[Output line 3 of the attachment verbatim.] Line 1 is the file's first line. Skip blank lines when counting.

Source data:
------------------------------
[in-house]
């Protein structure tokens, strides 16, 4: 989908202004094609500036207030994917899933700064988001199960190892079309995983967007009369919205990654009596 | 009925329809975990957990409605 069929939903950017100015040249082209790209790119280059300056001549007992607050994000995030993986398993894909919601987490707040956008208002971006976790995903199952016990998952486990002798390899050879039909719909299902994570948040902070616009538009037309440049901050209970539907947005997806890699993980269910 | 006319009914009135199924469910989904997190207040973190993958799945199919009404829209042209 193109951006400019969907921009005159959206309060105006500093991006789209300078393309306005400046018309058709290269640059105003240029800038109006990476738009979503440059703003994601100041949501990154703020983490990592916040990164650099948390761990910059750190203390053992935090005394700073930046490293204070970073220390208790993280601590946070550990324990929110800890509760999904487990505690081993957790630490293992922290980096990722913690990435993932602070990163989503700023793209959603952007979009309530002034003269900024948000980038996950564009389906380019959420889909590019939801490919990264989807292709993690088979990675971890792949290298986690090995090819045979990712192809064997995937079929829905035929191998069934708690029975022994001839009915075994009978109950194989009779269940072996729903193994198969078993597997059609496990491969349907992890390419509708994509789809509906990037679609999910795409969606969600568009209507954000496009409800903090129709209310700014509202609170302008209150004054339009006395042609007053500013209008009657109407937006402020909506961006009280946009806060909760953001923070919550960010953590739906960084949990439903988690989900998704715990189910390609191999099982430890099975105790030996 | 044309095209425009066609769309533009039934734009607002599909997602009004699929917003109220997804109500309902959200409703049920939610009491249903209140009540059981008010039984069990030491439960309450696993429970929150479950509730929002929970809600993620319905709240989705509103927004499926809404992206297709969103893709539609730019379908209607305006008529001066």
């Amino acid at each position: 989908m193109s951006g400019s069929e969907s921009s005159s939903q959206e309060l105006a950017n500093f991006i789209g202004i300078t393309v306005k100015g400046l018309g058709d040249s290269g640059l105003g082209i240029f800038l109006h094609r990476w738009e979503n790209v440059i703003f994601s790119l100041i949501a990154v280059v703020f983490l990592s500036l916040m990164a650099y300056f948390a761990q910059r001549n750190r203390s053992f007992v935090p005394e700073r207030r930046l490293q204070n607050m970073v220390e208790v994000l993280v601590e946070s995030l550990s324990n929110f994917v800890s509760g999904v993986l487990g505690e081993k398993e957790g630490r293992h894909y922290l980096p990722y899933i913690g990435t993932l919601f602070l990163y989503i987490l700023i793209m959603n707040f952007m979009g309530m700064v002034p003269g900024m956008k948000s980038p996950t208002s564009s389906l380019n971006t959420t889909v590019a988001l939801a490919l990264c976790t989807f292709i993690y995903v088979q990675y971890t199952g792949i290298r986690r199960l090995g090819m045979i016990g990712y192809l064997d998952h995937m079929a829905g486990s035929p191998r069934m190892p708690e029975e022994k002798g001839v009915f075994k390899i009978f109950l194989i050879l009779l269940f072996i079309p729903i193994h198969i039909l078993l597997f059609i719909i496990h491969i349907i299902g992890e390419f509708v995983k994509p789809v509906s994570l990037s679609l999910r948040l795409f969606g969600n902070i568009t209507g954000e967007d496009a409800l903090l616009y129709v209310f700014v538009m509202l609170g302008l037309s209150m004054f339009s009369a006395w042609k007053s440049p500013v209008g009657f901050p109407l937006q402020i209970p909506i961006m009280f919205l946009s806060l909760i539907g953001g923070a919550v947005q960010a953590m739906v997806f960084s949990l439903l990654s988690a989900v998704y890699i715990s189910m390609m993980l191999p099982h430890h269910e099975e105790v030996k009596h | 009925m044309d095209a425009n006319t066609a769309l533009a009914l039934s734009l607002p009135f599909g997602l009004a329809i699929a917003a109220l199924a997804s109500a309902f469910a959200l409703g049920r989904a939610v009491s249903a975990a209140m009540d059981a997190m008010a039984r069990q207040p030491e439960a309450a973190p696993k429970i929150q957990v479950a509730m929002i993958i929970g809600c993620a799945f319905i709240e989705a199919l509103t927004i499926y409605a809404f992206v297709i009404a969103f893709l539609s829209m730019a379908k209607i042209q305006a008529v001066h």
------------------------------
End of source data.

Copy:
């Amino acid at each position: 989908m193109s951006g400019s069929e969907s921009s005159s939903q959206e309060l105006a950017n500093f991006i789209g202004i300078t393309v306005k100015g400046l018309g058709d040249s290269g640059l105003g082209i240029f800038l109006h094609r990476w738009e979503n790209v440059i703003f994601s790119l100041i949501a990154v280059v703020f983490l990592s500036l916040m990164a650099y300056f948390a761990q910059r001549n750190r203390s053992f007992v935090p005394e700073r207030r930046l490293q204070n607050m970073v220390e208790v994000l993280v601590e946070s995030l550990s324990n929110f994917v800890s509760g999904v993986l487990g505690e081993k398993e957790g630490r293992h894909y922290l980096p990722y899933i913690g990435t993932l919601f602070l990163y989503i987490l700023i793209m959603n707040f952007m979009g309530m700064v002034p003269g900024m956008k948000s980038p996950t208002s564009s389906l380019n971006t959420t889909v590019a988001l939801a490919l990264c976790t989807f292709i993690y995903v088979q990675y971890t199952g792949i290298r986690r199960l090995g090819m045979i016990g990712y192809l064997d998952h995937m079929a829905g486990s035929p191998r069934m190892p708690e029975e022994k002798g001839v009915f075994k390899i009978f109950l194989i050879l009779l269940f072996i079309p729903i193994h198969i039909l078993l597997f059609i719909i496990h491969i349907i299902g992890e390419f509708v995983k994509p789809v509906s994570l990037s679609l999910r948040l795409f969606g969600n902070i568009t209507g954000e967007d496009a409800l903090l616009y129709v209310f700014v538009m509202l609170g302008l037309s209150m004054f339009s009369a006395w042609k007053s440049p500013v209008g009657f901050p109407l937006q402020i209970p909506i961006m009280f919205l946009s806060l909760i539907g953001g923070a919550v947005q960010a953590m739906v997806f960084s949990l439903l990654s988690a989900v998704y890699i715990s189910m390609m993980l191999p099982h430890h269910e099975e105790v030996k009596h | 009925m044309d095209a425009n006319t066609a769309l533009a009914l039934s734009l607002p009135f599909g997602l009004a329809i699929a917003a109220l199924a997804s109500a309902f469910a959200l409703g049920r989904a939610v009491s249903a975990a209140m009540d059981a997190m008010a039984r069990q207040p030491e439960a309450a973190p696993k429970i929150q957990v479950a509730m929002i993958i929970g809600c993620a799945f319905i709240e989705a199919l509103t927004i499926y409605a809404f992206v297709i009404a969103f893709l539609s829209m730019a379908k209607i042209q305006a008529v001066h």